Dropbox 'Authentication' Security Flaw Discovered

Dropbox, appears to has a major security flaw in it that could expose your files to everyone on the Internet.According to security specialist Derek Newton, the issue stems from the fact that the tool uses a simple configuration file to link all of the Dropbox machines together. The file, config.db, is a small table that […]

Dropbox, appears to has a major security flaw in it that could expose your files to everyone on the Internet.

According to security specialist Derek Newton, the issue stems from the fact that the tool uses a simple configuration file to link all of the Dropbox machines together. The file, config.db, is a small table that contains only three fields: email, dropbox_path, and host_id. Here's the problem:

"since the config.db file is completely portable and is *not* tied to the system in any way. This means that if you gain access to a person's config.db file (or just the host_id), you gain complete access to the person's Dropbox until such time that the person removes the host from the list of linked devices via the Dropbox web interface. Taking the config.db file, copying it onto another system (you may need to modify the dropbox_path, to a valid path), and then starting the Dropbox client immediately joins that system into the synchronization group without notifying the authorized user, prompting for credentials, or even getting added to the list of linked devices within your Dropbox account (even though the new system has a completely different name) -- this appears to be by design. Additionally, the host_id is still valid even after the user changes their Dropbox password (thus a standard remediation step of changing credentials does not resolve this issue)."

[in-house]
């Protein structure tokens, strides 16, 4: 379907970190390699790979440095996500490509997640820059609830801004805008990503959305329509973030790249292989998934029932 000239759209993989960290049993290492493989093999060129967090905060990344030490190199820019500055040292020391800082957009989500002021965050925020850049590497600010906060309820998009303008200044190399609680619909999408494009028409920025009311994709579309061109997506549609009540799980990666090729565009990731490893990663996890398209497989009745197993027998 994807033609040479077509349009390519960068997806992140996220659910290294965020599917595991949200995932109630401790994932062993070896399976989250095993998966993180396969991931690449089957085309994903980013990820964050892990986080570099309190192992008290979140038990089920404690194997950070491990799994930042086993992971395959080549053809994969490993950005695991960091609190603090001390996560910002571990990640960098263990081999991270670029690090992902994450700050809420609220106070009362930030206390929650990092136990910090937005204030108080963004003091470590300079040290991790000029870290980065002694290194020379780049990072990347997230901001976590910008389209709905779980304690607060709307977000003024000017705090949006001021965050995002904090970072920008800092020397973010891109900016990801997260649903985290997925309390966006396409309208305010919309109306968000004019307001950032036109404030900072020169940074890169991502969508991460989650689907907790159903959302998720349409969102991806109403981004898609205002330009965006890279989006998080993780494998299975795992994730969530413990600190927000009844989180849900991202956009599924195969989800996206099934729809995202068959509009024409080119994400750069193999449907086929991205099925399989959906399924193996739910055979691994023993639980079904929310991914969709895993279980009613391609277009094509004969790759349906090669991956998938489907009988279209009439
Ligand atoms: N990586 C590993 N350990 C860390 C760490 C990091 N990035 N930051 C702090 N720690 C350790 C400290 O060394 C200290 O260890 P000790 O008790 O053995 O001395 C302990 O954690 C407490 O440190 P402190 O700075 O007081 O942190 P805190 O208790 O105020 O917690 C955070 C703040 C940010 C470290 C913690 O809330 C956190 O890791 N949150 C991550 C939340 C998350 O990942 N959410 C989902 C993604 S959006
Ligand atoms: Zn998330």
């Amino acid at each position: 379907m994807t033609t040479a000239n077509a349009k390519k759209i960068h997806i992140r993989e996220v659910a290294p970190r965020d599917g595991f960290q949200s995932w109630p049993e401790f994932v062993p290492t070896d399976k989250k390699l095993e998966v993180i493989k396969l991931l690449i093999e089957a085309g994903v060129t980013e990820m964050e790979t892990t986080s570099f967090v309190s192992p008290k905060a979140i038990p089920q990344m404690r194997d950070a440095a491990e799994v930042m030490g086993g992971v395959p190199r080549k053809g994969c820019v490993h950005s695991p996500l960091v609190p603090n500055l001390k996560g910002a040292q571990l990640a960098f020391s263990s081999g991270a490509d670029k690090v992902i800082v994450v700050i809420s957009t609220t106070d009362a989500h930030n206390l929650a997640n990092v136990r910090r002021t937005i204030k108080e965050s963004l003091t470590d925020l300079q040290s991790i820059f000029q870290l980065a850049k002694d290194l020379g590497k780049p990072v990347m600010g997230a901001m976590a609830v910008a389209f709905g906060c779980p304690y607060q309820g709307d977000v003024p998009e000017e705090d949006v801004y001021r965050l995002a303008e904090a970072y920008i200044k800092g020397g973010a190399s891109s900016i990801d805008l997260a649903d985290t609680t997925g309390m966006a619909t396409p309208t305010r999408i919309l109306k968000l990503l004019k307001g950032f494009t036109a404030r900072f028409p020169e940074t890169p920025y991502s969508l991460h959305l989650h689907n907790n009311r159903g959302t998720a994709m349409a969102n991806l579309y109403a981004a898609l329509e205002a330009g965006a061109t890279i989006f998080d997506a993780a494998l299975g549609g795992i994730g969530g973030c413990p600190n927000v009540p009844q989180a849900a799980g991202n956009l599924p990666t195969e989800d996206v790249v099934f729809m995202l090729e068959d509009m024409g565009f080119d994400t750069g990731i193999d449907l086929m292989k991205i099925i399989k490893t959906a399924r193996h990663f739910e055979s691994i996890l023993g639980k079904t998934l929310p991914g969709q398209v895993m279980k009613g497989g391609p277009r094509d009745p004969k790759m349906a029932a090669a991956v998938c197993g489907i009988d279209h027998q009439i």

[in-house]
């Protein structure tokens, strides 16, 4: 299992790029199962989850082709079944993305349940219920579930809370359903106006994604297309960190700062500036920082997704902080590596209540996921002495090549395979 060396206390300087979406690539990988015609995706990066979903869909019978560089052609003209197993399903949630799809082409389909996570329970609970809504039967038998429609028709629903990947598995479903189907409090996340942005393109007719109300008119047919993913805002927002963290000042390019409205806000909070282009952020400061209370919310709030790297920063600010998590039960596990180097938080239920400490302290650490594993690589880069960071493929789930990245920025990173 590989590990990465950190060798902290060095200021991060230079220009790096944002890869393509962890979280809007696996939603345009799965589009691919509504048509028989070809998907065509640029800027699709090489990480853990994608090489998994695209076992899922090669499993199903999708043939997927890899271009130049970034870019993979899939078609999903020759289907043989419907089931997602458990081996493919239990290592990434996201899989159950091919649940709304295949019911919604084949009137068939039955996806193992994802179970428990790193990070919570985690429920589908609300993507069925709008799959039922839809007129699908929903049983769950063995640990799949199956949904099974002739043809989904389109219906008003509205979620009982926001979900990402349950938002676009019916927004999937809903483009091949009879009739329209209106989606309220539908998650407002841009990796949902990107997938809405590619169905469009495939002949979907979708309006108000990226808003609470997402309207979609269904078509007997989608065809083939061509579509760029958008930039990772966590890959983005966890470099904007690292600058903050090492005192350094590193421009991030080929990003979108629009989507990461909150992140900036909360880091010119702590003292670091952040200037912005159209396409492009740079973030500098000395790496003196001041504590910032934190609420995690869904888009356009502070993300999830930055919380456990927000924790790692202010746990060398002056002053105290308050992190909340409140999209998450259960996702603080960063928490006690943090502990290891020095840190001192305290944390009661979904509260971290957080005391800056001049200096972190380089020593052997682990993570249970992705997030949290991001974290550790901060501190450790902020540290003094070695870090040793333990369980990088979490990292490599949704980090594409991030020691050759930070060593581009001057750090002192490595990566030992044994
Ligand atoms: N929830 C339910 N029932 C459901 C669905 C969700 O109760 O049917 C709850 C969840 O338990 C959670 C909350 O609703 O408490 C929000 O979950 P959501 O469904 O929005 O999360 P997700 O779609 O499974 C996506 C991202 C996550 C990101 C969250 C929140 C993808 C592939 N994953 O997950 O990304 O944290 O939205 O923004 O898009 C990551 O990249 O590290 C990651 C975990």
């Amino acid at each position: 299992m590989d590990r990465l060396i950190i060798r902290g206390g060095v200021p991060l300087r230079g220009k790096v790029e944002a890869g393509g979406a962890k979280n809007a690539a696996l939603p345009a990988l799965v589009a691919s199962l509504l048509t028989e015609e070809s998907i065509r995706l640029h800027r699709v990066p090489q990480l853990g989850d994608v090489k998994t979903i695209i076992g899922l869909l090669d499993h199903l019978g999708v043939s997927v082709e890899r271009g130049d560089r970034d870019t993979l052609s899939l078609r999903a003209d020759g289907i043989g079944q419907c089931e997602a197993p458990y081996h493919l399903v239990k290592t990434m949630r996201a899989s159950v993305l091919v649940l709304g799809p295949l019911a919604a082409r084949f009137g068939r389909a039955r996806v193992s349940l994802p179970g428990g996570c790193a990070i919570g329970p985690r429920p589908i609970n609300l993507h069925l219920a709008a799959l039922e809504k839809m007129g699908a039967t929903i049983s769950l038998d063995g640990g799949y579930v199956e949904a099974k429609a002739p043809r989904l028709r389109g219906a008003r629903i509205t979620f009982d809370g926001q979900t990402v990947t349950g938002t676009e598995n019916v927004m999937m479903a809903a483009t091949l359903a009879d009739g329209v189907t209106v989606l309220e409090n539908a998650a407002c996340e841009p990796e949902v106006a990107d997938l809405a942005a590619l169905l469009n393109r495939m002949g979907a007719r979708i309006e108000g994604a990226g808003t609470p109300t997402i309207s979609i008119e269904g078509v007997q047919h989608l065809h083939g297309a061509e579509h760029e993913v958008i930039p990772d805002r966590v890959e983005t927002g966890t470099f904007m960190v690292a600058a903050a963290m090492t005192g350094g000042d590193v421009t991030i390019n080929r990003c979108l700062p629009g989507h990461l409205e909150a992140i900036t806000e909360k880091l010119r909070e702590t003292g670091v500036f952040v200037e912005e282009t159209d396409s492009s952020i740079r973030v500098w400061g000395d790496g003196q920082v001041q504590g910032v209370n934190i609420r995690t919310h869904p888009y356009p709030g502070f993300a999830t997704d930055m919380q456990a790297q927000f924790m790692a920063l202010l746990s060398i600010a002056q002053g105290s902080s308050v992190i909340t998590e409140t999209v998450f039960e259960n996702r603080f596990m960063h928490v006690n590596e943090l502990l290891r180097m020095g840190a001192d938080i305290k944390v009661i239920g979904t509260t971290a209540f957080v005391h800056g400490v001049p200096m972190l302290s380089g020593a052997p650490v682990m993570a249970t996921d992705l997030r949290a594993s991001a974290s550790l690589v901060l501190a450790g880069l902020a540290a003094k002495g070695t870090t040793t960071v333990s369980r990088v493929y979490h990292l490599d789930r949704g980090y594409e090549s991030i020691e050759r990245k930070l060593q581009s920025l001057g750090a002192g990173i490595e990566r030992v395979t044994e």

Here's what can you do to protect yourself and/or your organization?

  1. Don't use Dropbox and/or allow your users to use Dropbox.